Juliette (Kristin Scott Thomas) has spent 15 years in prison for murdering her six-year-old son. She hasn't seen her younger sister Lea (Elsa Zylberstein), a literature teacher, for many years. Lea has invited her to stay with her family: husband Luc (Serge Hazanavicius), their two adopted daughters from Vietnam, and Papy Paul (Jean-Claude Arnaud), Luc's father, who spends most of his time reading since a stroke deprived him of the power of speech.
It is not easy for Juliette to re-enter society and she comes across as a very cold and aloof person. When Lea's eight-year-old daughter Lys (Lise Segur) asks where Juliette has been all her life, the answer given is that she's been in England. Luc feels uncomfortable around his wife's sister and, at first, is hesitant to let her look after the kids. Juliette has a hard time relating to Lea although she does occasionally share memories of their childhood with her. The one she is most relaxed with is Papy Paul, who is imprisoned in his body and knows a little of what she's been through.
When Juliette decides to look for a job, she is given a hard time about her past by a curious social worker and by a business manager who orders her to leave his office after forcing her to reveal the nature of her crime. Two men take a personal interest in Juliette and want to make her transition into society as smooth as possible. One is a kind and lonely parole officer (Frederic Pierrot), who shares his dream of the future with her. The other is Michel (Laurent Grevill), one of Lea's colleagues. He taught in prison and as Juliette states "sees the world through books." They share some rare moments of intimacy at an art gallery.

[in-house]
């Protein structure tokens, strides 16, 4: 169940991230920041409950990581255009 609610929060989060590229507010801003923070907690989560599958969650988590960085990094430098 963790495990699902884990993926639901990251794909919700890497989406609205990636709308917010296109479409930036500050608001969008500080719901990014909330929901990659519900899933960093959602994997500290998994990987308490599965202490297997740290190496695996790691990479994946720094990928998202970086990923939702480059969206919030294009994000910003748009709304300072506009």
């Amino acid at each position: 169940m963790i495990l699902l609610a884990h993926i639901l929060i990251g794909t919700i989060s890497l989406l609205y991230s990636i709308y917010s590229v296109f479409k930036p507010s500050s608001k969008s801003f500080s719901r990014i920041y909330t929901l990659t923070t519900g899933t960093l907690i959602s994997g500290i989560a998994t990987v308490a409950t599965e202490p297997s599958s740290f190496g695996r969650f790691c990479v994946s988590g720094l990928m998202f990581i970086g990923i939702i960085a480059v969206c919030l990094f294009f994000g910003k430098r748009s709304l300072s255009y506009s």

I've Loved You So Long is the debut feature of French director Philippe Claudel, who is a novelist and screenwriter. This is a literate and lithe drama that enables us to see and savor the little steps, actions, and gestures that are part of one woman's spiritual transformation. Kristin Scott Thomas gives a nuanced and masterful performance as Juliette, a woman who after years isolated from human contact is very unsure of herself. But her loving sister gives her the space to reclaim her life in a series of baby steps which include playing the piano with Lys, listening patiently to the meanderings of the parole officer, putting her hand on the shoulder of Michel, speaking the truth when a friend of Lea's questions her mystery at a dinner party, and responding with surprise at a reunion with her mother who disowned her years ago.
This film vividly conveys the isolation and the loneliness which afflicts so many people in so many different ways. Everyone needs a place or a space where they can start afresh. Juliette does get a job as a medical secretary at a local hospital, and she decides to find an apartment for herself. It is Lea's love and hospitality that make it possible for her sister to envision a new life of hope and possibility.
Special DVD features include deleted scenes with optional commentary by director Philippe Claudel.